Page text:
In the last few days – amid yet another outbreak of scandalous news items and a second debate involving the Democratic and Republican presidential candidates – traditional and social media continue to warn us that if the “wrong” candidate wins, the sky will fall, children will starve, and the Yellowstone caldera will erupt.
Then there are thoughtful commentaries by Christian writers and leaders, trying to present biblical reasons why Christians should vote one way or the other. Theologian Mirasolv Volf says the policies of Hillary Clinton best represent Christian values; theologian Wayne argues that Trump is the better choice.
Christian progressives wag their fingers at Christian conservatives for being single-issue voters, without admitting that they themselves often are too. And don’t get me started on the old argument that “if you don’t vote, then X will win and the sky will fall, children will starve, and the Yellowstone caldera will erupt.”
If I am for anything in this election, it is for hitting the reboot button on 2016 and trying again.
I am pretty sure that as Jesus watches this election, he is slowly beating his head against the pearly gates.
Of all the presidential elections in my ever-lengthening lifetime, this one is the most bizarre, frustrating, and insane. If nothing else, it is a commentary on the level to which we the American people have sunk.
As an independent who leans right of center on most issues, my struggle is not which candidate to vote for, but whether to vote at all. I know, I know – in a constitutional democratic republic such as ours, voting is a privilege and a duty. I agree. But this time, it feels like a choice between being buried alive and being burned at the stake. How can I vote for either?
Honestly, as an evangelical Christian, I have serious problems with both of the top two candidates. Equally.
I know it’s un-Christlike, but I have trouble seeing either of them with the compassion of Christ. I would prefer that neither one be my president. Neither exhibits the moral compass or the character traits I desire in my nation’s leader. Both seem corrupted, out of touch with ordinary people, and willing to say anything to get votes. And in truth, one cannot—absolutely cannot—point out the character flaws in one without pointing out virtually the same flaws in the other. (The conspiracy theorist in me can’t shake the uneasy feeling that we, the people, are somehow being played.)
No matter who becomes president, I am not optimistic about the next four years.
So as Christ-followers, what do we do? Here is my advice to all Christian voters, which I really hope to follow myself.
Vote your own personal conscience. If, unlike me, you have a preference of one candidate over another, by all means vote. Even if you simply feel led to choose one as the lesser of two evils so the other doesn’t win, then cast your ballot. But don’t delude yourself that your candidate will advance Christian values. In politics, Christians – like most other segments of our society – are just a voting block to be patronized or demonized every election year. No matter what is promised before the election, Christian concerns are unlikely to carry any special clout afterward.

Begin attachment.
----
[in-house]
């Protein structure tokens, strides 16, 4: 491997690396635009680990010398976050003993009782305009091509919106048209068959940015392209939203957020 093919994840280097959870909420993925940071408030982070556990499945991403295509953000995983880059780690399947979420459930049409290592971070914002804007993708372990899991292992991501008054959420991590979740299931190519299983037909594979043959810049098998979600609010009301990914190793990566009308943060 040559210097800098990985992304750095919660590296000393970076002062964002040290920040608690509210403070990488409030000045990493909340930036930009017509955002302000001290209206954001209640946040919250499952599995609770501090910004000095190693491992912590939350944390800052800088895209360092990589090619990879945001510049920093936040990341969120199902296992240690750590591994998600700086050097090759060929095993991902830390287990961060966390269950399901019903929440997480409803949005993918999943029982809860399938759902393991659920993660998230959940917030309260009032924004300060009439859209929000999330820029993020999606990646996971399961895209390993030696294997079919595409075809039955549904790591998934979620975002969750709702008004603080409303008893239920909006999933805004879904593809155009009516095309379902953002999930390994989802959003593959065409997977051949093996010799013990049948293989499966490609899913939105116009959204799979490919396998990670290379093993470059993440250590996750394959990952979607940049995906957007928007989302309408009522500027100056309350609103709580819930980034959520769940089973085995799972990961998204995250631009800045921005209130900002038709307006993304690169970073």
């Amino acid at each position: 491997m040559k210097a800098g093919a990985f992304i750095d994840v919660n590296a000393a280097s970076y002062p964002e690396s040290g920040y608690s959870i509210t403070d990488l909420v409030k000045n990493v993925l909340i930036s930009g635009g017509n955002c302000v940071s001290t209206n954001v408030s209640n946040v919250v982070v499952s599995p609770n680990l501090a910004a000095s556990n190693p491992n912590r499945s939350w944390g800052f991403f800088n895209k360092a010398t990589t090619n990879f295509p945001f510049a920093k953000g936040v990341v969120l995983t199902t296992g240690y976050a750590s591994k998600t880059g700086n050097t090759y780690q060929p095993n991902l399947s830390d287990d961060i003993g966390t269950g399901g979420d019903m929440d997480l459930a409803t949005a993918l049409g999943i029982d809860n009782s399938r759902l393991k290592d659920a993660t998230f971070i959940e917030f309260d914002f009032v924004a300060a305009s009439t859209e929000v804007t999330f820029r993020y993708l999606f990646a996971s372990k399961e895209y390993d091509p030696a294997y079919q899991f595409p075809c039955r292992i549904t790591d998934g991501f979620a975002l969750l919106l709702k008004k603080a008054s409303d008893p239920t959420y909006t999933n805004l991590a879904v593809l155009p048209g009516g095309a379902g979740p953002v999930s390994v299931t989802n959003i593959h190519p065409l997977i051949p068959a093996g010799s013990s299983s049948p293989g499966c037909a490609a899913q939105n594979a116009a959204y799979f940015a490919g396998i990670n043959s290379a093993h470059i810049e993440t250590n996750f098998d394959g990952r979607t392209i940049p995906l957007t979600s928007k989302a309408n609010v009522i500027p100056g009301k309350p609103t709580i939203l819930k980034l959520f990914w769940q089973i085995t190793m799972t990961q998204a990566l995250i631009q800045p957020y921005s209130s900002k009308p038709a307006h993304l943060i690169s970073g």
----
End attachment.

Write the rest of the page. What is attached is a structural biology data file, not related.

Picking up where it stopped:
Pray for the candidates and other leaders. It looks like either Clinton or Trump soon will be elected president. Yet neither seems to be seeking God’s perspective. That’s all the more reason to follow the biblical mandate to pray for them, and for our other leaders. And our prayers should be not cynical (“Lord, help this idiot to get a clue”) but sincere, seeking God’s wisdom, discernment, and protection over the White House, Congress, and the Supreme Court as well. We must pray with a pure heart for the occupants of all three.
Remember that God’s kingdom is greater than earthly governments. The kingdom of God never has been, and never will be, represented by any secular government. It begins in our hearts, not in Washington, D.C. – and is carried out through our own actions, not through the actions of the executive, legislative, or judicial branch of government. No matter who wins this election, things can change, rights can be taken, and Christians can be pushed further toward the margins. But the kingdom of God has outlasted countless forms of government in the last two thousand years. We can be pretty sure it will outlast a Clinton or Trump presidency. It will even outlast a shift in the Supreme Court.
In less than a month we will have a new president, and the winning side will wrongly claim that their win is a mandate. (I say wrongly because when a majority of voters see both candidates unfavorably and blindly vote for the one they find slightly less despicable than the other, that’s not a mandate.) Then the losing side will vow cooperation with the new administration, while at the same time planning its demise.
Many voters will be filled with gratitude that this surreal election is over – but also filled with fear and anger at the outcome. Maybe, instead of railing against the new administration, we should spend the next four years reflecting on how the winner was able to channel that fear and anger into votes by tickling our ears.
And each Christ-follower should spend the next four years being the church to his or her own little corner of the world. Doing so will bring change far better and faster than any bloated bureaucracy ever could.